Chesnut knows he must adjust his play-calling to fit the personnel available at Navy and noted it’s important to find option elements that “we can hang our hat on.” While recognizing the importance of long drives that last 10 plays or more, he believes it is imperative to generate a handful of explosive plays during a game.

Last season, Navy introduced an offensive package that included a tight end used exclusively as a blocker. Chesnut wants to expand the role of tight ends and involve them with the passing game as well.

In addition to serving as offensive coordinator, Chesnut will help coach the offensive line — an additional duty he took on throughout the eight-year tenure at Kennesaw State. Ashley Ingram, who was promoted to assistant head coach this week, will continue to coach the offensive line as well.

“It all starts up front. If you can’t win in the trenches you’re going to have a hard time sustaining drives,” Chesnut said. “I feel I can be most valuable coaching those guys up front.”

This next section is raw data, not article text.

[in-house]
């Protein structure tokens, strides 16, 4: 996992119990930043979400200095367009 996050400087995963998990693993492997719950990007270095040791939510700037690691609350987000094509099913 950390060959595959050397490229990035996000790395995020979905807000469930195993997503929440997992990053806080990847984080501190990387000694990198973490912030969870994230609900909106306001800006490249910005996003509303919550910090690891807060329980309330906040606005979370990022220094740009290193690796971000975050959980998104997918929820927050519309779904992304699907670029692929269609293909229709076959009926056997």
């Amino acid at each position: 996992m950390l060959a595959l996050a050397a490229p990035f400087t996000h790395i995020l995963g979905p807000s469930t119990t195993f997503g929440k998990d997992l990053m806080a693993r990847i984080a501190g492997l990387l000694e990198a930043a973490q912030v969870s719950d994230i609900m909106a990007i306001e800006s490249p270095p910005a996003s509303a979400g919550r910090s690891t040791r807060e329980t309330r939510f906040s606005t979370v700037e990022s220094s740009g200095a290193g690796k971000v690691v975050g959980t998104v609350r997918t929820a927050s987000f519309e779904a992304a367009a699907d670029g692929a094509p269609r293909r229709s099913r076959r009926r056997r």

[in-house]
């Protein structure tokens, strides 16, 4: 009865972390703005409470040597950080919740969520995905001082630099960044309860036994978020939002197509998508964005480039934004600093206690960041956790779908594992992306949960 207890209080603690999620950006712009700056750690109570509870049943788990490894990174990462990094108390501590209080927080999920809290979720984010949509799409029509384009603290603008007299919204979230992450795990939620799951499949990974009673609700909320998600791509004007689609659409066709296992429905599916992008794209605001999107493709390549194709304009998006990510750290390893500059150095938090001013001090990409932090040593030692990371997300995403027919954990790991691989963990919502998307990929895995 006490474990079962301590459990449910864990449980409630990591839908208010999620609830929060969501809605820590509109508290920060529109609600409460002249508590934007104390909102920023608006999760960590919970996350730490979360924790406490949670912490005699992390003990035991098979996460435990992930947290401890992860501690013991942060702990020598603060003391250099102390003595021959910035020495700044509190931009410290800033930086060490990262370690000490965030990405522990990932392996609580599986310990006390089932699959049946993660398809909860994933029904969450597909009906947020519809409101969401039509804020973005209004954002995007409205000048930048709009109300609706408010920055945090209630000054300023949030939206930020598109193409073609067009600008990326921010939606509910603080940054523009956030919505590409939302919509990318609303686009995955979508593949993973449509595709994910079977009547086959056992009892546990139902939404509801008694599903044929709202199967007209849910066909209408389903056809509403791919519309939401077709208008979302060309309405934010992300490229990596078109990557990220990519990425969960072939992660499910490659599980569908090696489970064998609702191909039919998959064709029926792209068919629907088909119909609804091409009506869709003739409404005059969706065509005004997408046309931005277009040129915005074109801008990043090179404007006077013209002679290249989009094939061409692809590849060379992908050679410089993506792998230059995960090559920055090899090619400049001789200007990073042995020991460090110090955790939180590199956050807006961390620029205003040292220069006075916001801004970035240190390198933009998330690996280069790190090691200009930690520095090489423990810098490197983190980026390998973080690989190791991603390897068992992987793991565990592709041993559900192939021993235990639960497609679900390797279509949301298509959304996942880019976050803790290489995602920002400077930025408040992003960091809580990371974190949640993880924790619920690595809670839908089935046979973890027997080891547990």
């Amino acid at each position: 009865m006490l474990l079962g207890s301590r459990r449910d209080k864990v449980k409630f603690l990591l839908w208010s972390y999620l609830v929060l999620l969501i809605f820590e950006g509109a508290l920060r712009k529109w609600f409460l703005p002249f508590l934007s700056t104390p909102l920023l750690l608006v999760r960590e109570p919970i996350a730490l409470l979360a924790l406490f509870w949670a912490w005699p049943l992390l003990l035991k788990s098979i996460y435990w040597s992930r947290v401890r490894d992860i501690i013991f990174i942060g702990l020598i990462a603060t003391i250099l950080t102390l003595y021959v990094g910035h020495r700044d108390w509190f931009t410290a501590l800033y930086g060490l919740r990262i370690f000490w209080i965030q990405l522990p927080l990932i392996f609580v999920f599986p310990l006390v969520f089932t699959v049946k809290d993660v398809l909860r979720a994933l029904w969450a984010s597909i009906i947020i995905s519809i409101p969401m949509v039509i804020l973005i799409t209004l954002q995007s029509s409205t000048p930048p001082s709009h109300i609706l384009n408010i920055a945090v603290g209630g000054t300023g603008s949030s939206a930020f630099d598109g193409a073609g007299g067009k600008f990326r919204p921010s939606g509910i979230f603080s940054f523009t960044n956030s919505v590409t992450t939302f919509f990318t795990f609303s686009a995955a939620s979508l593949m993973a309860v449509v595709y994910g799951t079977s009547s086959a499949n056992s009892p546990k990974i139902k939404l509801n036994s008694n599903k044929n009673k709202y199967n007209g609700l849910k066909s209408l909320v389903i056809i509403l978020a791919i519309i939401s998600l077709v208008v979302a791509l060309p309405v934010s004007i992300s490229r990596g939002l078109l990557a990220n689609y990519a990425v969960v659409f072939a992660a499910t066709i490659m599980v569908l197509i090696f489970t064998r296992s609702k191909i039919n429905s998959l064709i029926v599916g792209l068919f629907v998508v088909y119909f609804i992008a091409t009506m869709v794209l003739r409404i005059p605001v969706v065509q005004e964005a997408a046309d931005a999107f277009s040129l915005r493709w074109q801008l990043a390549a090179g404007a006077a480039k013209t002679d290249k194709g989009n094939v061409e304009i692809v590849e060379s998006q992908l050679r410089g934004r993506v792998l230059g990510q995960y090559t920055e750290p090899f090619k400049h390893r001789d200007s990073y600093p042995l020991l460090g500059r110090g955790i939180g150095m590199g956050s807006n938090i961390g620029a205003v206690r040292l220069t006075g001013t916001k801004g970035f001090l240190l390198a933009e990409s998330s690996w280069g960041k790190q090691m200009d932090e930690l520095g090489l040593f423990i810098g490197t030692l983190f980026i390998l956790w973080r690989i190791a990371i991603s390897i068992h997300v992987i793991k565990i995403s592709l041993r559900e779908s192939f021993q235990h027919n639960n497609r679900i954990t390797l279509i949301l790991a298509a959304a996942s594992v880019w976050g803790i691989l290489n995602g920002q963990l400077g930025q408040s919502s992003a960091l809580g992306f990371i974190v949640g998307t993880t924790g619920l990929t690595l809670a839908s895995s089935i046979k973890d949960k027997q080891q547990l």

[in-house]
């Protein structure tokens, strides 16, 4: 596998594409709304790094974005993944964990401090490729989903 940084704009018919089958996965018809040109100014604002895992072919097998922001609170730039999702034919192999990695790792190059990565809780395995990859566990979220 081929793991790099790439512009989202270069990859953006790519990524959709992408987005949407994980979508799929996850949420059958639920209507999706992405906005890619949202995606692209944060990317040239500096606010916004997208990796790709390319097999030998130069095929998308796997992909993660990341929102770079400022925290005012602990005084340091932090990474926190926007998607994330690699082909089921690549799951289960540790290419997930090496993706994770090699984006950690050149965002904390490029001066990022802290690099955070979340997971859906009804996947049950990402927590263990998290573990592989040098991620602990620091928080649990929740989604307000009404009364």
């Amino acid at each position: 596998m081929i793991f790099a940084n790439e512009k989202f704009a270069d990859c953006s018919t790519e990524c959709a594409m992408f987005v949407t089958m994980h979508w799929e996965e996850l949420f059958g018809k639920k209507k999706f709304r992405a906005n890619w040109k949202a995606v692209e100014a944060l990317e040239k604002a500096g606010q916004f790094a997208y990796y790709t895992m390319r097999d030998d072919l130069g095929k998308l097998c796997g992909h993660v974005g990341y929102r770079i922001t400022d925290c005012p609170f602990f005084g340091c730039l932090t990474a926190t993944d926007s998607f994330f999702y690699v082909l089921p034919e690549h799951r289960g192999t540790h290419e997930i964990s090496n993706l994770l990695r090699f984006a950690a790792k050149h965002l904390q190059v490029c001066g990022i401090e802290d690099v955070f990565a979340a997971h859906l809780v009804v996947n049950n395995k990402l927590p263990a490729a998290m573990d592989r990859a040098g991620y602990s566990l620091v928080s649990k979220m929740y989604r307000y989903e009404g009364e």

Ingram was one of three offensive assistants retained by Newberry. Quarterbacks coach Ivin Jasper and wide receivers coach Mick Yokitis were the others. Chesnut and his offensive assistants from Kennesaw State routinely came to Annapolis for “coaching clinics” with members of the Navy staff.

Newberry said Chesnut had input into the makeup of the offensive staff and the latter was excited that such experienced option coaches were remaining with the program.


“When you have Ivin Jasper and Ashley Ingram in a room with you there is the power of counsel. I’ve sat down and talked ball with those two men numerous times and have learned a lot from them over the years,” Chesnut said. “It will definitely be a collaborative effort.”